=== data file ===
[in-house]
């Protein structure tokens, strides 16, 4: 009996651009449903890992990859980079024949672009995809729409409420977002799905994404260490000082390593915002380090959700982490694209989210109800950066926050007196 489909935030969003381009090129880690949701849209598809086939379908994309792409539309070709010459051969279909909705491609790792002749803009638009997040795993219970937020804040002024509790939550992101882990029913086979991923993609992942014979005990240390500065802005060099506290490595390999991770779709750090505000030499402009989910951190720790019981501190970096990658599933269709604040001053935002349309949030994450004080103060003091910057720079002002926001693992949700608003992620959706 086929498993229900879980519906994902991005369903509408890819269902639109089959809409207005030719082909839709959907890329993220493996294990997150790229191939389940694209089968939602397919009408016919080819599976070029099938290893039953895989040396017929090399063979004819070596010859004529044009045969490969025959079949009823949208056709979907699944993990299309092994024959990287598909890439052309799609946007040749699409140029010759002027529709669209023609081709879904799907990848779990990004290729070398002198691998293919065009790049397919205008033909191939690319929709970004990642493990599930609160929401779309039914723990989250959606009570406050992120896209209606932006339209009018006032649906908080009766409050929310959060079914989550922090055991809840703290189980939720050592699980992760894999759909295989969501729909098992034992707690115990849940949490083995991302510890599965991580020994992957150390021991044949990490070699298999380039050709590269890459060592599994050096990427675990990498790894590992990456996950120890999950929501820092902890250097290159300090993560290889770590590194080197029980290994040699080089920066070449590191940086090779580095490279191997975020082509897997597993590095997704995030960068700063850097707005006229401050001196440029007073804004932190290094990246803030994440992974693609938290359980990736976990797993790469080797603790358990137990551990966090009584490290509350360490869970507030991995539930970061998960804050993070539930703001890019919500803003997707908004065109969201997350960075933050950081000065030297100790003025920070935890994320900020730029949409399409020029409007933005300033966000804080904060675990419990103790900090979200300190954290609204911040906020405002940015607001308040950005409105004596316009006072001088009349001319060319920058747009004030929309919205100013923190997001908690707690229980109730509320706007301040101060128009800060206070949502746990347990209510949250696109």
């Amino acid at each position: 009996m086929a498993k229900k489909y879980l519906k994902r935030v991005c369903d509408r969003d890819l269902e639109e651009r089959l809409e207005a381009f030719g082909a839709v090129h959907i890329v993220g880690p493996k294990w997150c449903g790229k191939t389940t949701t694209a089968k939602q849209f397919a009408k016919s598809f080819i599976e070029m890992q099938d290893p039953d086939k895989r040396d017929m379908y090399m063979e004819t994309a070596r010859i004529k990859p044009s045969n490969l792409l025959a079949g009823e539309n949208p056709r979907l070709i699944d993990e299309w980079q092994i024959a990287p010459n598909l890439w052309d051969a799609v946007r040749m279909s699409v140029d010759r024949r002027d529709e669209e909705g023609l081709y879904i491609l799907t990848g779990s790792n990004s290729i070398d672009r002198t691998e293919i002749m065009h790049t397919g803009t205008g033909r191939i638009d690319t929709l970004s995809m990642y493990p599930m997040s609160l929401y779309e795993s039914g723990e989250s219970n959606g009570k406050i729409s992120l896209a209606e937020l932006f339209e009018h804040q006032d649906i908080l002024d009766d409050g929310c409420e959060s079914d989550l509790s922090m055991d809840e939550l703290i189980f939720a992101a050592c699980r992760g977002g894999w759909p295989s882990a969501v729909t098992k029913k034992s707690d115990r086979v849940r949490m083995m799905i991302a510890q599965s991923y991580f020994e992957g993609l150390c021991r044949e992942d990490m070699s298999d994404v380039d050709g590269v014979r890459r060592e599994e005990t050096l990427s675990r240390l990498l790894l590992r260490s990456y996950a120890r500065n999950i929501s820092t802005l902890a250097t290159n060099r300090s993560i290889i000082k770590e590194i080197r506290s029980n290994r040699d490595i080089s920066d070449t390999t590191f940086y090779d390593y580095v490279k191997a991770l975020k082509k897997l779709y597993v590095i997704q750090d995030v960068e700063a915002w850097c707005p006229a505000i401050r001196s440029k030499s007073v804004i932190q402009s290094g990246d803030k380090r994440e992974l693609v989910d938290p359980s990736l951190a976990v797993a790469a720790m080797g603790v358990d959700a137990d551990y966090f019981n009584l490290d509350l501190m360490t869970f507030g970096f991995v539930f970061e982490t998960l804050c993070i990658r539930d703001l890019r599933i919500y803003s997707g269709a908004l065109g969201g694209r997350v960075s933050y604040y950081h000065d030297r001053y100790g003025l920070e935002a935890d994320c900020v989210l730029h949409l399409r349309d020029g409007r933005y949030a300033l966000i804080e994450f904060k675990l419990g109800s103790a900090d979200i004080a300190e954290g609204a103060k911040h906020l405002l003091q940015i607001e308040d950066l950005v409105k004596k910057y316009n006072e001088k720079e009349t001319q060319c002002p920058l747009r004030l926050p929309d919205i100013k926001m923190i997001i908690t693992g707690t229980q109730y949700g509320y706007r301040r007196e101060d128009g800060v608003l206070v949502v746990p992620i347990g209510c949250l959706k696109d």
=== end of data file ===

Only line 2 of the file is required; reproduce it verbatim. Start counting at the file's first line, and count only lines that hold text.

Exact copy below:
């Protein structure tokens, strides 16, 4: 009996651009449903890992990859980079024949672009995809729409409420977002799905994404260490000082390593915002380090959700982490694209989210109800950066926050007196 489909935030969003381009090129880690949701849209598809086939379908994309792409539309070709010459051969279909909705491609790792002749803009638009997040795993219970937020804040002024509790939550992101882990029913086979991923993609992942014979005990240390500065802005060099506290490595390999991770779709750090505000030499402009989910951190720790019981501190970096990658599933269709604040001053935002349309949030994450004080103060003091910057720079002002926001693992949700608003992620959706 086929498993229900879980519906994902991005369903509408890819269902639109089959809409207005030719082909839709959907890329993220493996294990997150790229191939389940694209089968939602397919009408016919080819599976070029099938290893039953895989040396017929090399063979004819070596010859004529044009045969490969025959079949009823949208056709979907699944993990299309092994024959990287598909890439052309799609946007040749699409140029010759002027529709669209023609081709879904799907990848779990990004290729070398002198691998293919065009790049397919205008033909191939690319929709970004990642493990599930609160929401779309039914723990989250959606009570406050992120896209209606932006339209009018006032649906908080009766409050929310959060079914989550922090055991809840703290189980939720050592699980992760894999759909295989969501729909098992034992707690115990849940949490083995991302510890599965991580020994992957150390021991044949990490070699298999380039050709590269890459060592599994050096990427675990990498790894590992990456996950120890999950929501820092902890250097290159300090993560290889770590590194080197029980290994040699080089920066070449590191940086090779580095490279191997975020082509897997597993590095997704995030960068700063850097707005006229401050001196440029007073804004932190290094990246803030994440992974693609938290359980990736976990797993790469080797603790358990137990551990966090009584490290509350360490869970507030991995539930970061998960804050993070539930703001890019919500803003997707908004065109969201997350960075933050950081000065030297100790003025920070935890994320900020730029949409399409020029409007933005300033966000804080904060675990419990103790900090979200300190954290609204911040906020405002940015607001308040950005409105004596316009006072001088009349001319060319920058747009004030929309919205100013923190997001908690707690229980109730509320706007301040101060128009800060206070949502746990347990209510949250696109």